Ms Heffron suggested a number of contribution options to ensure affected trustees were still maximising their concessional contributions, including negotiating a mix of contributions and additional salary from their exempt employer, or asking for additional salary sacrifice contributions from the employer that was still paying SG contributions.

“As with any negotiations around salary and superannuation, both parties would need to carefully consider the impact of their chosen arrangement on other benefits that are linked to salary,” she said.

 

 

Sarah Kendell
30 September 2019
smsfadviser.com

 

Australia by the numbers – September 2019

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tradingeconomics.com/australia

ATO letters indicate a wider SMSF warning

Letters sent by the ATO to nearly 18,000 SMSFs may serve as a warning to a far greater number of funds with similar strategies, an SMSF expert has claimed.

         

 

Letters sent by the ATO to the trustees of nearly 18,000 SMSFs may have a potential impact on, and serve as a warning to, a far greater number of funds who have invested in a single asset or asset class, an SMSF expert has claimed.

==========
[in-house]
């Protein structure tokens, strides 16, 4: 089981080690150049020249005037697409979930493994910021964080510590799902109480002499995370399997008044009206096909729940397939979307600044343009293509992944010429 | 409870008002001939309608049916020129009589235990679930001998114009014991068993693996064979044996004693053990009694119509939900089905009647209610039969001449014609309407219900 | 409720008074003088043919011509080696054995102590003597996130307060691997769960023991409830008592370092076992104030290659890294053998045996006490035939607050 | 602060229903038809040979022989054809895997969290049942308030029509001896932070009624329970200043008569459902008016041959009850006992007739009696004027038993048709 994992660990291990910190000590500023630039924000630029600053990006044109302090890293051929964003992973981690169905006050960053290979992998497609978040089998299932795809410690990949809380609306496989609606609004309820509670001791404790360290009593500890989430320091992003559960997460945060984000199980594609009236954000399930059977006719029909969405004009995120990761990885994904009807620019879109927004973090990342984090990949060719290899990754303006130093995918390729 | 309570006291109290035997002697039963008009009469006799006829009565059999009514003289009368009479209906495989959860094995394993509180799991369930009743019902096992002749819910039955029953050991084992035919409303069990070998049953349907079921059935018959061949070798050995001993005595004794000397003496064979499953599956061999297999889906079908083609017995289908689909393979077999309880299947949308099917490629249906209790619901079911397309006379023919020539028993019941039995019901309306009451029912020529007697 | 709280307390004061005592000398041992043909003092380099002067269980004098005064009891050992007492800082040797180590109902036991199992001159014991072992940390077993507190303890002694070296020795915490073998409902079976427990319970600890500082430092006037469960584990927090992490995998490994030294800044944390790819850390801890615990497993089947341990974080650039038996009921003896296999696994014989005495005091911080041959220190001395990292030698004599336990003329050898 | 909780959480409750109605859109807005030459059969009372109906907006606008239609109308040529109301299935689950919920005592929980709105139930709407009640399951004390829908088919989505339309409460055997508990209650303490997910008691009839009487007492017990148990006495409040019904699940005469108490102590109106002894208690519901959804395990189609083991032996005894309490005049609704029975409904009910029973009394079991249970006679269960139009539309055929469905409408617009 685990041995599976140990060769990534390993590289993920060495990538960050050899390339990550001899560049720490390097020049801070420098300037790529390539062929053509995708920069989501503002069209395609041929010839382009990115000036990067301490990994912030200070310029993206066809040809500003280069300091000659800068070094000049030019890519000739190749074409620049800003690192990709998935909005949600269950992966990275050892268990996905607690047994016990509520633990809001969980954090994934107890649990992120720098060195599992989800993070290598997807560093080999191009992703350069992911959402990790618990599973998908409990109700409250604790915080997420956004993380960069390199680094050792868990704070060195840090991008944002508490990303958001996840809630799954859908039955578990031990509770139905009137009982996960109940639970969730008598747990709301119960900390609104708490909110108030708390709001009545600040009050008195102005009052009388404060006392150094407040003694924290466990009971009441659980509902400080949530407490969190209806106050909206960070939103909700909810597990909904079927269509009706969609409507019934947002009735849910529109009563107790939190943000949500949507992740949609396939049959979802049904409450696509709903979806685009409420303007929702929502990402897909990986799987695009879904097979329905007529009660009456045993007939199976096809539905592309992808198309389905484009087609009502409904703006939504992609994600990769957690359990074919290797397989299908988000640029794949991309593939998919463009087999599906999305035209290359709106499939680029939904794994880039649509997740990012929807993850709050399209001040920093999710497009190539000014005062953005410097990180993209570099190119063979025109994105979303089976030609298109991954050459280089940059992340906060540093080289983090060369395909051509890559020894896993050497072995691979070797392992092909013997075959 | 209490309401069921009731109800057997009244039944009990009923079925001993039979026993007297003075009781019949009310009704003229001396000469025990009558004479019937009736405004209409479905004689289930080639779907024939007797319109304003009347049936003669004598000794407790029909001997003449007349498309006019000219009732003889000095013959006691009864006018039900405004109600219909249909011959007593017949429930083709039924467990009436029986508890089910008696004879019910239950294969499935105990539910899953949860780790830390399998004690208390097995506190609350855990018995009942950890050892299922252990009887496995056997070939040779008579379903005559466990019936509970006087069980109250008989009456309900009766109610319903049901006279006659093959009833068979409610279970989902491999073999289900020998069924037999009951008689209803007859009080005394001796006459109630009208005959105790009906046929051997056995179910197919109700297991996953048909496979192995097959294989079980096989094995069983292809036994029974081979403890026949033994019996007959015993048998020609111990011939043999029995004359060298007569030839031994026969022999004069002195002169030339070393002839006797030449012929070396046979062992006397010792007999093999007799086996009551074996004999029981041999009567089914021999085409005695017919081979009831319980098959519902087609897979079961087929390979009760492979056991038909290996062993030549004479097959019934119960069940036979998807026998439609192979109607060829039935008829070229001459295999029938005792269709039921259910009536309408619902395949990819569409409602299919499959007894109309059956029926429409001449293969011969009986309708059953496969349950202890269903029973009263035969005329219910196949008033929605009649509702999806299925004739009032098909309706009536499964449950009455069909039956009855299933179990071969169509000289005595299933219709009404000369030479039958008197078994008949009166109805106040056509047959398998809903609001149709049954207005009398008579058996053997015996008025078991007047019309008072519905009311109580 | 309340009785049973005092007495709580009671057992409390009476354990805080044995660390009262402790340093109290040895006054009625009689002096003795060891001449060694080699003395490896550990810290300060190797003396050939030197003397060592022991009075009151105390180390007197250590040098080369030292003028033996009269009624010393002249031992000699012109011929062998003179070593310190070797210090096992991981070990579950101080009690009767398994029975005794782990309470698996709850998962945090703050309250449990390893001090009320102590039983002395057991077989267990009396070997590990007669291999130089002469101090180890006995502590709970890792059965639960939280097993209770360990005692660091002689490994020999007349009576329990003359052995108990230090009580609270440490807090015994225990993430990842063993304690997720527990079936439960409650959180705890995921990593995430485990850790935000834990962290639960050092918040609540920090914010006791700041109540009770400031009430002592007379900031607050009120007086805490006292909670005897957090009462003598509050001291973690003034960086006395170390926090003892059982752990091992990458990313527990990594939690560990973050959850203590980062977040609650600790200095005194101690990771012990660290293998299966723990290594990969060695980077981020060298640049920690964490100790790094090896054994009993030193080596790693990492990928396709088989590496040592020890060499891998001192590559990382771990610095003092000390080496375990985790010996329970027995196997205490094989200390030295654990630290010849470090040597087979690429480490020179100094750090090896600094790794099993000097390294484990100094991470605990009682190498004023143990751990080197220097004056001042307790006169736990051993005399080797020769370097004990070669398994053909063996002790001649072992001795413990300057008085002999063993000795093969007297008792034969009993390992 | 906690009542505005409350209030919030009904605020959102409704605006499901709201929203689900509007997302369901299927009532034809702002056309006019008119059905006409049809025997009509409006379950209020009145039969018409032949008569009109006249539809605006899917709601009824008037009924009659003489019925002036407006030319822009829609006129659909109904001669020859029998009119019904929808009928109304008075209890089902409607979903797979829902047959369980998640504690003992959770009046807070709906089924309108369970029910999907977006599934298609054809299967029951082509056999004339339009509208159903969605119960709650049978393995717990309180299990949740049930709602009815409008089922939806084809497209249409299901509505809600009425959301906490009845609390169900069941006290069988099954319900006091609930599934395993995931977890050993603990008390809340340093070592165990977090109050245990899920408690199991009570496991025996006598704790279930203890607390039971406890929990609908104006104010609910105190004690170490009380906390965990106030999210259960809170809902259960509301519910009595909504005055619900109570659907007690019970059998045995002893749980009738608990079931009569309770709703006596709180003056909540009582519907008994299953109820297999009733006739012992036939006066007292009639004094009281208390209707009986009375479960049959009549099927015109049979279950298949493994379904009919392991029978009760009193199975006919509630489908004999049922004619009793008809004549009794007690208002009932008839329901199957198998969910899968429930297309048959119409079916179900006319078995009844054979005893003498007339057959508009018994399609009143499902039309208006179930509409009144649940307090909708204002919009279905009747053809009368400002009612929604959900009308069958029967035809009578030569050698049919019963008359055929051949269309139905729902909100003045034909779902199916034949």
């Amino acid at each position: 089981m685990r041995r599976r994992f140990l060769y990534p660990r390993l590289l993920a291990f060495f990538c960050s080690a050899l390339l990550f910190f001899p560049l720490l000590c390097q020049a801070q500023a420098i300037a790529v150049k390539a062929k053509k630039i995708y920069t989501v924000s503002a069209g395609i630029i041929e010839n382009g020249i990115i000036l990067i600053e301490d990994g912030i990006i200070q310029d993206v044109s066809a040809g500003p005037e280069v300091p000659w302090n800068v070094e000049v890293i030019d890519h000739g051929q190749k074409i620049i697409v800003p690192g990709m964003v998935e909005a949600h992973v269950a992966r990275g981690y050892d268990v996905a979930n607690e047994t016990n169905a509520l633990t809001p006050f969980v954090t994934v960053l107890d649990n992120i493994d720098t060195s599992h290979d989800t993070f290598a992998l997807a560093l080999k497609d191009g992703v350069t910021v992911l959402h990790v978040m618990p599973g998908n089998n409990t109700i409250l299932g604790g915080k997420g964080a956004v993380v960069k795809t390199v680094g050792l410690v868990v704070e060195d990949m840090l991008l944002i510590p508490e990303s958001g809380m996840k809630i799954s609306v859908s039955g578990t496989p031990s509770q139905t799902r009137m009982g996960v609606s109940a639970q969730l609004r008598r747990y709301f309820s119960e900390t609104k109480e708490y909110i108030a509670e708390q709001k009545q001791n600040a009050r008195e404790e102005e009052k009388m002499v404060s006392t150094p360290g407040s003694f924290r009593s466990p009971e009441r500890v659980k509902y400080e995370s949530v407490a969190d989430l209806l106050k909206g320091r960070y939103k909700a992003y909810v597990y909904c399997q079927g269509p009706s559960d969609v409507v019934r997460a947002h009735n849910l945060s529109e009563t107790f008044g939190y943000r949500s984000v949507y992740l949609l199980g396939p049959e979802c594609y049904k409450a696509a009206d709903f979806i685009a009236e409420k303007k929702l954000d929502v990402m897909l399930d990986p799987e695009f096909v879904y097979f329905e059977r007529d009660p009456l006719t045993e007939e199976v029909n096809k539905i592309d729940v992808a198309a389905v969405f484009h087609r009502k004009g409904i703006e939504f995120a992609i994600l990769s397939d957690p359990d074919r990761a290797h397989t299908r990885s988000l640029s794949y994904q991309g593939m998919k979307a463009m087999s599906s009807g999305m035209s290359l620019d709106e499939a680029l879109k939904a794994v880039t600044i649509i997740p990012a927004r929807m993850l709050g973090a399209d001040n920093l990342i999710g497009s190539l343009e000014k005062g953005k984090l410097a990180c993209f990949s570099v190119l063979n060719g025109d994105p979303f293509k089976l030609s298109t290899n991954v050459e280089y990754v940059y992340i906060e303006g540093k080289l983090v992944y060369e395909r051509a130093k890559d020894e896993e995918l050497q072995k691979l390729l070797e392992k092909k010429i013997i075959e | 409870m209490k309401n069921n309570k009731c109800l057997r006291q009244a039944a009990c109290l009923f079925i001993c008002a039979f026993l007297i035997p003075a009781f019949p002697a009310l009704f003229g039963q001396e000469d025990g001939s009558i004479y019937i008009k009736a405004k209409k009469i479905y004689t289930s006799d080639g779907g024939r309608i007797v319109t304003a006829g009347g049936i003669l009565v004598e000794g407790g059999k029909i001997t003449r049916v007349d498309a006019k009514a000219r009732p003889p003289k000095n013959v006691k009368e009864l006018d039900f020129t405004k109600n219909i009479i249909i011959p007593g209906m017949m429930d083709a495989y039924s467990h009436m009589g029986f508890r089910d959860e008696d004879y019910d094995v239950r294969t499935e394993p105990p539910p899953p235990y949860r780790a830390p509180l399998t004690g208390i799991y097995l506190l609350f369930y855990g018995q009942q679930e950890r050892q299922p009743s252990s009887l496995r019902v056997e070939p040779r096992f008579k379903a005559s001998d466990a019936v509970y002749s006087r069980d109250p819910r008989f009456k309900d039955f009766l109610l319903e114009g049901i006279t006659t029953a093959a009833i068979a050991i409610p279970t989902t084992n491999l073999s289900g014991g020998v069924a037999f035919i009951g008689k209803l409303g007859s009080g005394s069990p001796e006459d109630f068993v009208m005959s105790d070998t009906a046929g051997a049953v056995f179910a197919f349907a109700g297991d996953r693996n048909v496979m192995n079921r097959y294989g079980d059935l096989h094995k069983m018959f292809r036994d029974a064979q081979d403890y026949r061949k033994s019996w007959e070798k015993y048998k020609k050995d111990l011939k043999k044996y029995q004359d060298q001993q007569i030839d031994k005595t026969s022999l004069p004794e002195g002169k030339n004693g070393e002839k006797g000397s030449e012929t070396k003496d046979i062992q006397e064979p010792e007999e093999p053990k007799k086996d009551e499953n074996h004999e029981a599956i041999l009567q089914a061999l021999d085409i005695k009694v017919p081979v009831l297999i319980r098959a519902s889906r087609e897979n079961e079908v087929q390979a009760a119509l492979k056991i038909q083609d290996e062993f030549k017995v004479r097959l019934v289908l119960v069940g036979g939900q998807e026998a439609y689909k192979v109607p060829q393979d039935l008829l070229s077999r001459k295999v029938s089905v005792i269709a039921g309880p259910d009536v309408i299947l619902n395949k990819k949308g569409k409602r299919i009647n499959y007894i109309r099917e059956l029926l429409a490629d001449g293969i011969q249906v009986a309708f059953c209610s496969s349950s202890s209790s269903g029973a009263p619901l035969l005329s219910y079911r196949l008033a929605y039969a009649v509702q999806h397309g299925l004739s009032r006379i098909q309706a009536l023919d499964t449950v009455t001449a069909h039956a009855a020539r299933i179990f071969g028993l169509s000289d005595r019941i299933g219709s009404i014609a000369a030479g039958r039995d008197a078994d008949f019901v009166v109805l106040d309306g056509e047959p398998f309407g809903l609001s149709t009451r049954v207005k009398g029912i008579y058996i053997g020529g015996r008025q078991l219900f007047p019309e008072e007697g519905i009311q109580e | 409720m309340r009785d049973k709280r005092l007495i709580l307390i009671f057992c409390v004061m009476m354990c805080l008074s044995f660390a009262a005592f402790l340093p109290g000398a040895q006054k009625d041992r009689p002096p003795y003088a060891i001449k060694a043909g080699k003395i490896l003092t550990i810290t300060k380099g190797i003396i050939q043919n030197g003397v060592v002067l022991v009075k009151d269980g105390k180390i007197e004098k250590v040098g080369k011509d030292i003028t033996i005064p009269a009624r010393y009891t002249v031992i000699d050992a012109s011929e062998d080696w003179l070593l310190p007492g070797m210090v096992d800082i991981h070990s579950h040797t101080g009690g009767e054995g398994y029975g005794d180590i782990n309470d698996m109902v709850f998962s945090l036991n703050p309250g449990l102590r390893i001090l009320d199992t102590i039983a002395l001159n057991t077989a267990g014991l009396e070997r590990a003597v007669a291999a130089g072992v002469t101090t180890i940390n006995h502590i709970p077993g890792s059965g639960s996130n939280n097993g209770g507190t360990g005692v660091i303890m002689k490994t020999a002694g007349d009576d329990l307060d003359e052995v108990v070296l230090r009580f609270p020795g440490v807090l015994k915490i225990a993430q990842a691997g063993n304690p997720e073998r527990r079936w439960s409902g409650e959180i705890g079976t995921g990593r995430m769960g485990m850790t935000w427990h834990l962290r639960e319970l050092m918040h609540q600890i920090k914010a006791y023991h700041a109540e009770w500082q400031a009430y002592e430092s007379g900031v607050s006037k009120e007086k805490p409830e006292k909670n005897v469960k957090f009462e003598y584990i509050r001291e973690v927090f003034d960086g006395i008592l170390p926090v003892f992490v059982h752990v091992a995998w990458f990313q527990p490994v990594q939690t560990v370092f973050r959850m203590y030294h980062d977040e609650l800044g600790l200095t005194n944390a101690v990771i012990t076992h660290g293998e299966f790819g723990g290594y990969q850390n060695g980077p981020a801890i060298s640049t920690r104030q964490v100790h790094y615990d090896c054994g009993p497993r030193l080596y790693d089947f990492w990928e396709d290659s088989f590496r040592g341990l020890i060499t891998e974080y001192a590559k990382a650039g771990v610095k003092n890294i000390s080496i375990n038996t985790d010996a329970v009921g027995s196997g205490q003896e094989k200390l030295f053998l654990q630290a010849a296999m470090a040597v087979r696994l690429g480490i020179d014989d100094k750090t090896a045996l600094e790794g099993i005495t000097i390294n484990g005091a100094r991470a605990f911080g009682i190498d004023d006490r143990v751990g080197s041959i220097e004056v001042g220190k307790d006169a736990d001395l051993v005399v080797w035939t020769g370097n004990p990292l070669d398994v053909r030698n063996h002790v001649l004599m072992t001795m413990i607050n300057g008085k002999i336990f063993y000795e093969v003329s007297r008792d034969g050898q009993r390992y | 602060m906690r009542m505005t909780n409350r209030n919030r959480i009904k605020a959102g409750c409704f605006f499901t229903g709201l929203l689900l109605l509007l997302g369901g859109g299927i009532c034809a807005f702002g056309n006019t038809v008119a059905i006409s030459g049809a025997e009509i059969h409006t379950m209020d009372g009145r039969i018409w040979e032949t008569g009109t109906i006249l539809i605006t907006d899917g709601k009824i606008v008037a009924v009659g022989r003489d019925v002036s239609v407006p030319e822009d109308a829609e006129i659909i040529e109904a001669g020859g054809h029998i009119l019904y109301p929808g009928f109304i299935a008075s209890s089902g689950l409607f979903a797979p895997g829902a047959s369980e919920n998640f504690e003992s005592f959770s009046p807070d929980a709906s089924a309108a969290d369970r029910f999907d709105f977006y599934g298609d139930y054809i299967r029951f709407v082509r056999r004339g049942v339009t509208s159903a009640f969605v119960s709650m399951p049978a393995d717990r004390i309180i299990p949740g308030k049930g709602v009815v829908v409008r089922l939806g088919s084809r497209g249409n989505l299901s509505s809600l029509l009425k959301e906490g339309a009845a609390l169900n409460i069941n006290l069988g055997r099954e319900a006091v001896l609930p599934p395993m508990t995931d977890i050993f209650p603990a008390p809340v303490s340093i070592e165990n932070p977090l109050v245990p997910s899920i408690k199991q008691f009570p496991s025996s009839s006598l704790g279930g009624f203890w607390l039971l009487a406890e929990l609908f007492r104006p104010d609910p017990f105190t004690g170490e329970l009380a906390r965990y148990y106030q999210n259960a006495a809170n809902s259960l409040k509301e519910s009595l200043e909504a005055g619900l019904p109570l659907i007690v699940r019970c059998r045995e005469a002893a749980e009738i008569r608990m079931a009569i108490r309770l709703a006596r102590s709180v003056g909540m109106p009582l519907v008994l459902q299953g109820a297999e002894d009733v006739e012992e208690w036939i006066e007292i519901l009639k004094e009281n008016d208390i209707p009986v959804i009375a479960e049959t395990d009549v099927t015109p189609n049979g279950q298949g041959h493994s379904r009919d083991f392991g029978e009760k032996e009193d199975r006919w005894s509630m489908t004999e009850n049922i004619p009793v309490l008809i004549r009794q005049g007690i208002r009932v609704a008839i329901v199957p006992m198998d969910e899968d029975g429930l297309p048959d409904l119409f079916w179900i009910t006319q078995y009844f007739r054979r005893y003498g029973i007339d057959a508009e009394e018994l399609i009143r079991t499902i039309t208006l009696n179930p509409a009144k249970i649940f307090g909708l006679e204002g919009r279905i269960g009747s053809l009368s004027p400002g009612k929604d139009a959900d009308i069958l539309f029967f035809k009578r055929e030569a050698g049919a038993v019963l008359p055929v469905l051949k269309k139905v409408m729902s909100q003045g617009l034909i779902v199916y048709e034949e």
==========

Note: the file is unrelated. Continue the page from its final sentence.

Smarter SMSF chief executive Aaron Dunn said while the ATO sent letters to the trustees of 17,700 funds the total number of SMSFs with more than 90 per cent of investments in a single asset or asset class was 180,000.

“The ATO has made people aware that nearly one third of funds have invested 90 per cent or more within a single asset or asset class and the thing that will be picked up from these letters will be the expectations that now exist around diversification and the investment strategy,” Dunn said in a webinar held yesterday.

“In my view this heightens the requirements to ensure the investment strategy documents do spend more time satisfying the audit process and the regulator as to how the diversification requirement is satisfied by that single asset class, and this is not just for property investments or property with an LRBA but where a fund has any heavy asset allocation.”

Dunn said the letter writing campaign was a targeted approach but was bringing a wider awareness of investment strategy requirements to the SMSF market for trustees as well as for auditors.

He pointed to the letters also being sent to auditors by the ATO and legal cases, such as Cam & Bear and Baumgartner, as demonstrating auditors were also open to higher levels of exposure in relation to inadequate investment strategies.

“What are going to be the expectations of auditors in making sure trustees have complied with Superannuation Industry (Supervision) Regulation 4.09?,” Dunn said.